Ye's (f/k/a Kanye West) "White Lives Matter" t-shirt controversy is back. Last week, the rapper and fashion designer was hit with another copyright infringement lawsuit. This time, photographer Michaela Efford is claiming that Ye posted Efford’s street style photograph of Vogue editor Gabriella Karefa-Johnson to his Instagram page without Efford’s permission. Efford captured the image of Karefa-Johnson with “the intention of it being used commercially and for the purpose of display and/or public distribution.”
The controversy began during Paris Fashion Week when Ye donned an oversized shirt that read “White Lives Matter” on the back for his surprise Yeezy Season 9 show. Karefa-Johnson took to Instagram to call Ye’s fashion statement “indefensible,” adding, “there is no excuse, there is no art here.” In response, Ye posted Efford’s photo of the Vogue editor to his Instagram page with the caption, “This is not a fashion person[.]” Ye also posted a zoomed-in version of the same photo. Both of Ye's posts have since been removed.
According to the Complaint filed in the Central District of California, Ye had “complete control over and actively reviewed and monitored the content posted on” his Instagram account. He “received a financial benefit directly attributable to the infringements” by way of “increased traffic to the account.” Ye’s Instagram account is, according to the pleadings, “a key component” of his “lucrative commercial enterprise.”
Efford specifically says that she “personally selected the subject matter, timing, lighting, angle, perspective, depth, lens, and camera equipment used to capture the image.” Emphasis on Efford's creative process may have been included to preempt the argument that street style and paparazzi photos – as opposed to more staged and stylized photos – lack the creativity and author input required to constitute an original work of art protected by the Copyright Act.
The issue came up in the now-settled suit photographer Robert O’Neil brought in the Southern District of New York against model Emily Ratajkowski for the model’s use of O’Neil’s photo of her covering her face with a bouquet of flowers outside of a flower shop in downtown Manhattan. Ratajkowski posted the photo with the caption, “Mood Forever.”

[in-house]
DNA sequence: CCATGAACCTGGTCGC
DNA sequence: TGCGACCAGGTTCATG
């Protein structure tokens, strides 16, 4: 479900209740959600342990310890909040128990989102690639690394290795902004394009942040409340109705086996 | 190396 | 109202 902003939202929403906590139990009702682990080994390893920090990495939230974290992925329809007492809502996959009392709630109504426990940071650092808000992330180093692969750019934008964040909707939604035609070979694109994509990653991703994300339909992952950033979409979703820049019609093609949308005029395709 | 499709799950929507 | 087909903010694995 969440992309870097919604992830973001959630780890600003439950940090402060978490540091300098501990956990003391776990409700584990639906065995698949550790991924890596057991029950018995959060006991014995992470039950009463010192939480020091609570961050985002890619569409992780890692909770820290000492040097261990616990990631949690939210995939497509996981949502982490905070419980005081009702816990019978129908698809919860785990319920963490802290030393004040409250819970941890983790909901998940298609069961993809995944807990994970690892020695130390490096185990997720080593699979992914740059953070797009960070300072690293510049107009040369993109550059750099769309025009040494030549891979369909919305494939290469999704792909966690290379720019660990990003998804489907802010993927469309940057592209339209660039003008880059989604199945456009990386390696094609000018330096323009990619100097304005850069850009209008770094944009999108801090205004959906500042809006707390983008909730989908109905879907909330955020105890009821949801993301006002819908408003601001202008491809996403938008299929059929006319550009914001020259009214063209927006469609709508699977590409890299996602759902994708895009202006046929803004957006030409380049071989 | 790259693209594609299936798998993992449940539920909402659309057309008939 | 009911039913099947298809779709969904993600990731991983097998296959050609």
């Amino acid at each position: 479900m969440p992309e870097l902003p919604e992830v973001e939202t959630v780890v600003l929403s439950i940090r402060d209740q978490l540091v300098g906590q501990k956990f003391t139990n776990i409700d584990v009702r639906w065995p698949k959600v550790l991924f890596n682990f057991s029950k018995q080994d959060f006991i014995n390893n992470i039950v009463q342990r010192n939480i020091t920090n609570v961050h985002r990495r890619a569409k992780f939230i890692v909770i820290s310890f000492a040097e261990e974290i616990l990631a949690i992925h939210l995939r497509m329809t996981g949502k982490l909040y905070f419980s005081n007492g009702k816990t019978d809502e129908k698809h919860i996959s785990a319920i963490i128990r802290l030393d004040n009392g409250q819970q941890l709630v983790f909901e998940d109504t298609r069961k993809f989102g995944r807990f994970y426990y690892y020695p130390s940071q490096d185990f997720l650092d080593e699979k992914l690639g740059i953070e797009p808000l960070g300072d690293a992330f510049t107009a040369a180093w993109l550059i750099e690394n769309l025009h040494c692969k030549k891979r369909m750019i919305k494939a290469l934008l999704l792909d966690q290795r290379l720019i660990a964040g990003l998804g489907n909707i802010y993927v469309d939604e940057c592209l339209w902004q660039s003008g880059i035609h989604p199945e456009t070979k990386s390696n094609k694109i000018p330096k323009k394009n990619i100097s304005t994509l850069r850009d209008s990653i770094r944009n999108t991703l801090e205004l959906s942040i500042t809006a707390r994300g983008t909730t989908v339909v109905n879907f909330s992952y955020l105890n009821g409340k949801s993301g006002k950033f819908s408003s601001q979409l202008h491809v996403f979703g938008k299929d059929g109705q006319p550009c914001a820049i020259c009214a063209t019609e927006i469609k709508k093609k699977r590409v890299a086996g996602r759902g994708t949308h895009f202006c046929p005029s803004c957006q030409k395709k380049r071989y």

Ratajkowski arguedThe Court disagreed, noting that (1) paparazzi photographs have been found original based on their “myriad creative choices, including, for example, their lighting, angle, and focus,” and (2) there is an “extremely low” standard for originality.
that O’Neil’s photo lacked sufficient originality because O’Neil merely took the photo when and where he happened to inadvertently cross paths with her, rather than choosing the timing or location or the photograph based on any sort of creative vision.
Ratajkowski also maintained that her Instagram post was “transformative” under the fair use doctrine, because it was a social commentary on fame, and not made for commercial purposes, pointing to the post’s caption (“Mood Forever”), along with the fact that she is covering he face in the photo. The case settled before fair use was decided, but Efford’s suit against Ye could revive the question. Ye also included his own original captions in both of the Instagram posts at issue, and may very well argue that his posts constitute fair use of the photo because the posts were not made for a commercial purpose. While purpose of the use is just one of the four statutory fair use factors, courts are likely to place a lot of weight on purpose in the wake of the Supreme Court’s decision in Andy Warhol Foundation v. Goldsmith.
The case is Michaela Efford v. Ye F/K/A Kanye West, No. 23-cv-4548 (C.D. Cal.).